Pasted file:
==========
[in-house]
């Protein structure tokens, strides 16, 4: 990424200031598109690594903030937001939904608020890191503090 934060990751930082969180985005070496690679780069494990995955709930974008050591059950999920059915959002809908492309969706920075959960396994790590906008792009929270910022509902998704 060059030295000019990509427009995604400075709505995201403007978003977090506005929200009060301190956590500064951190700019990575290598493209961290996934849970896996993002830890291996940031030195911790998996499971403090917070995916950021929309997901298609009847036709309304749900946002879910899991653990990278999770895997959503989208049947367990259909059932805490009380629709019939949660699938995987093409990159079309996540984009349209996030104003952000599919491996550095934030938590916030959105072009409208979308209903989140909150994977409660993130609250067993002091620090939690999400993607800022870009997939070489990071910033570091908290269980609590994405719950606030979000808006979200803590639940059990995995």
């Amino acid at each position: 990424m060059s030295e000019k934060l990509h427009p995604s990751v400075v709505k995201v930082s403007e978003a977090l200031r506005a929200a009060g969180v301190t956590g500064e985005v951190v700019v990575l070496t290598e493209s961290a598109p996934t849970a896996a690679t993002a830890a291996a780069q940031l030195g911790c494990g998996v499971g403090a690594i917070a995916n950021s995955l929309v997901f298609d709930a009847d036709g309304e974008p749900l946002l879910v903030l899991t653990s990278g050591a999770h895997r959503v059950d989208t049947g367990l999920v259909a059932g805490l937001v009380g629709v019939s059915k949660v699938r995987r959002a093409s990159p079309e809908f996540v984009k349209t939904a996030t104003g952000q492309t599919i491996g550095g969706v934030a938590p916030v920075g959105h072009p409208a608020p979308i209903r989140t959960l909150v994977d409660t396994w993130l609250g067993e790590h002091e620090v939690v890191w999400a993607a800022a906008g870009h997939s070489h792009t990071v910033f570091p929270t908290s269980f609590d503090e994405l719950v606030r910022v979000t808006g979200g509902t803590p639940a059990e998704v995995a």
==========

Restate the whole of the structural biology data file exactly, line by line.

[in-house]
């Protein structure tokens, strides 16, 4: 990424200031598109690594903030937001939904608020890191503090 934060990751930082969180985005070496690679780069494990995955709930974008050591059950999920059915959002809908492309969706920075959960396994790590906008792009929270910022509902998704 060059030295000019990509427009995604400075709505995201403007978003977090506005929200009060301190956590500064951190700019990575290598493209961290996934849970896996993002830890291996940031030195911790998996499971403090917070995916950021929309997901298609009847036709309304749900946002879910899991653990990278999770895997959503989208049947367990259909059932805490009380629709019939949660699938995987093409990159079309996540984009349209996030104003952000599919491996550095934030938590916030959105072009409208979308209903989140909150994977409660993130609250067993002091620090939690999400993607800022870009997939070489990071910033570091908290269980609590994405719950606030979000808006979200803590639940059990995995």
């Amino acid at each position: 990424m060059s030295e000019k934060l990509h427009p995604s990751v400075v709505k995201v930082s403007e978003a977090l200031r506005a929200a009060g969180v301190t956590g500064e985005v951190v700019v990575l070496t290598e493209s961290a598109p996934t849970a896996a690679t993002a830890a291996a780069q940031l030195g911790c494990g998996v499971g403090a690594i917070a995916n950021s995955l929309v997901f298609d709930a009847d036709g309304e974008p749900l946002l879910v903030l899991t653990s990278g050591a999770h895997r959503v059950d989208t049947g367990l999920v259909a059932g805490l937001v009380g629709v019939s059915k949660v699938r995987r959002a093409s990159p079309e809908f996540v984009k349209t939904a996030t104003g952000q492309t599919i491996g550095g969706v934030a938590p916030v920075g959105h072009p409208a608020p979308i209903r989140t959960l909150v994977d409660t396994w993130l609250g067993e790590h002091e620090v939690v890191w999400a993607a800022a906008g870009h997939s070489h792009t990071v910033f570091p929270t908290s269980f609590d503090e994405l719950v606030r910022v979000t808006g979200g509902t803590p639940a059990e998704v995995a």